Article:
Washington: Scientists have revealed that an experimental vaccine to prevent Ebola virus disease was well-tolerated and produced immune system responses in all 20 healthy adults who received it in a Phase 1 clinical trial.
The candidate vaccine, which was co-developed by the NIH’s National Institute of Allergy and Infectious Diseases (NIAID) and GlaxoSmithKline (GSK), was tested at the NIH Clinical Center in Bethesda, Maryland. The interim results are reported online in advance of print in the New England Journal of Medicine.
NIAID Director Anthony S. Fauci, M.D., said that the unprecedented scale of the current Ebola outbreak in West Africa has intensified efforts to develop safe and effective vaccines, which may play a role in bringing this epidemic to an end and undoubtedly will be critically important in preventing future large outbreaks.
Fauci said that based on these positive results from the first human trial of this candidate vaccine, we are continuing our accelerated plan for larger trials to determine if the vaccine is efficacious in preventing Ebola infection.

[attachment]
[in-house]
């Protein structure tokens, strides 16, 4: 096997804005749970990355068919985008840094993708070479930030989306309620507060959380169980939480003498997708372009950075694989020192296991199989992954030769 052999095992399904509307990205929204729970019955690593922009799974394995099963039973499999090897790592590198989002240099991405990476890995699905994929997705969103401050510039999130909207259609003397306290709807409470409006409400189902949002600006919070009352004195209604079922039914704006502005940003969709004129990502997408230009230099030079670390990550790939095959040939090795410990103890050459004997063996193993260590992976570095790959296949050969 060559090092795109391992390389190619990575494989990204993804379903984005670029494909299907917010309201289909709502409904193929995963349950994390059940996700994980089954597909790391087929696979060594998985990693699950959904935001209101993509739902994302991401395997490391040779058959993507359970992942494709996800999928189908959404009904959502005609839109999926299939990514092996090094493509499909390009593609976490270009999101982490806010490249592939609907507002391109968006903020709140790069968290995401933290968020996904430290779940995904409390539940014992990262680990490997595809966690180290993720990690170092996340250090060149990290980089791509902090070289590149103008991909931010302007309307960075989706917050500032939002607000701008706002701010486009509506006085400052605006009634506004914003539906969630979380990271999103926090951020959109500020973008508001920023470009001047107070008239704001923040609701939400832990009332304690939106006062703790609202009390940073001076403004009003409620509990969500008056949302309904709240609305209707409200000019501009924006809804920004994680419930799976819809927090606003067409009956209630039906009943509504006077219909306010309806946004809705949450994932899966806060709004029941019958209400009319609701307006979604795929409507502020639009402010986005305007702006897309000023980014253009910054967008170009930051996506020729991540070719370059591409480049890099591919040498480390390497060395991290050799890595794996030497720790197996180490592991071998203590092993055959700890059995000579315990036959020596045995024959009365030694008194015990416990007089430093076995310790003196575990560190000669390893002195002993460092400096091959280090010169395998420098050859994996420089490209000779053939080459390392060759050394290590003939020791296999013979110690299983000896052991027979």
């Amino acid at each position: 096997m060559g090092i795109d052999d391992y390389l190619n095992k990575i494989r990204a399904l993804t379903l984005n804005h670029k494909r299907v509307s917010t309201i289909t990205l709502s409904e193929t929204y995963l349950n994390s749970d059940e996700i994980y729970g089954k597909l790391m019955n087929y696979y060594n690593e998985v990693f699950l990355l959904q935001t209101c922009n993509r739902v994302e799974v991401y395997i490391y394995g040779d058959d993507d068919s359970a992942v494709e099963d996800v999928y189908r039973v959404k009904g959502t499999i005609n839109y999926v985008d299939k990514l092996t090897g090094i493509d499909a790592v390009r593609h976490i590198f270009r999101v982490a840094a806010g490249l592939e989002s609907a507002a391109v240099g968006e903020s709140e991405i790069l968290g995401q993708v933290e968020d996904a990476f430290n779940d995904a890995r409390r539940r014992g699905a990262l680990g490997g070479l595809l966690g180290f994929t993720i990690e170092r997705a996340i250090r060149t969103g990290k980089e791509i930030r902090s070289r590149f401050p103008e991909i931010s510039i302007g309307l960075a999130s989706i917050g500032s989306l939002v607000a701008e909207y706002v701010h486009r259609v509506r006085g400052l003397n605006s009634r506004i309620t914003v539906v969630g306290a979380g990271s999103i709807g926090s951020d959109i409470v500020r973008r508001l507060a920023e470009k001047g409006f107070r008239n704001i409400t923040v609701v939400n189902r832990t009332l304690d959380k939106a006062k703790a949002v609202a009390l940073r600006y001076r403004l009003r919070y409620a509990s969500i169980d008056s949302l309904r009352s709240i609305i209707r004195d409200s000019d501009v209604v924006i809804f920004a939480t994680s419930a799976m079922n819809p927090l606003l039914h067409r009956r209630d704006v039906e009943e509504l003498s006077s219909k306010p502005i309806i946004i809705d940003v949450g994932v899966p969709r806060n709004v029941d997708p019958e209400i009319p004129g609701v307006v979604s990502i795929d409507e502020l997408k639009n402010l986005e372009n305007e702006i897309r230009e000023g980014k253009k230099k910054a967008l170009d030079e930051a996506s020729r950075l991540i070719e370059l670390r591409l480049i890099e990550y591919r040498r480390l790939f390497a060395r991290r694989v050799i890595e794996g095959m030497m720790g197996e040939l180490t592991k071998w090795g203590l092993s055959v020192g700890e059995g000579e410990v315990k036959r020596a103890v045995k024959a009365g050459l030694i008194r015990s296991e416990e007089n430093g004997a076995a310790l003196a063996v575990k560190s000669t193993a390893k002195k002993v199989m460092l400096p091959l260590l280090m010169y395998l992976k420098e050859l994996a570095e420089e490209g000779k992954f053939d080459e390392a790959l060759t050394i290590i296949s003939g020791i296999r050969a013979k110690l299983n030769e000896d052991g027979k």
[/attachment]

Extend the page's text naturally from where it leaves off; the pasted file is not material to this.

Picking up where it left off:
The vaccine contains segments of Ebola virus genetic material from two virus species, Sudan and Zaire. The Ebola virus genetic material is delivered by a carrier virus (chimpanzee-derived adenovirus 3 or cAd 3) that causes a common cold in chimpanzees but causes no illness in humans. The candidate vaccine does not contain Ebola virus and cannot cause Ebola virus disease.
The trial enrolled volunteers between the ages of 18 and 50. Ten volunteers received an intramuscular injection of vaccine at a lower dose and 10 received the same vaccine at a higher dose. At two weeks and four weeks following vaccination, the researchers tested the volunteers’ blood to determine if anti-Ebola antibodies were generated. All 20 volunteers developed such antibodies within four weeks of receiving the vaccine.
Antibody levels were higher in those who received the higher dose vaccine.
The experimental NIAID/GSK vaccine did induce a T-cell response in many of the volunteers, including production of CD8 T cells, which may be an important part of immune protection against Ebola viruses. Four weeks after vaccination, CD8 T cells were detected in two volunteers who had received the lower dose vaccine and in seven of those who had received the higher dose.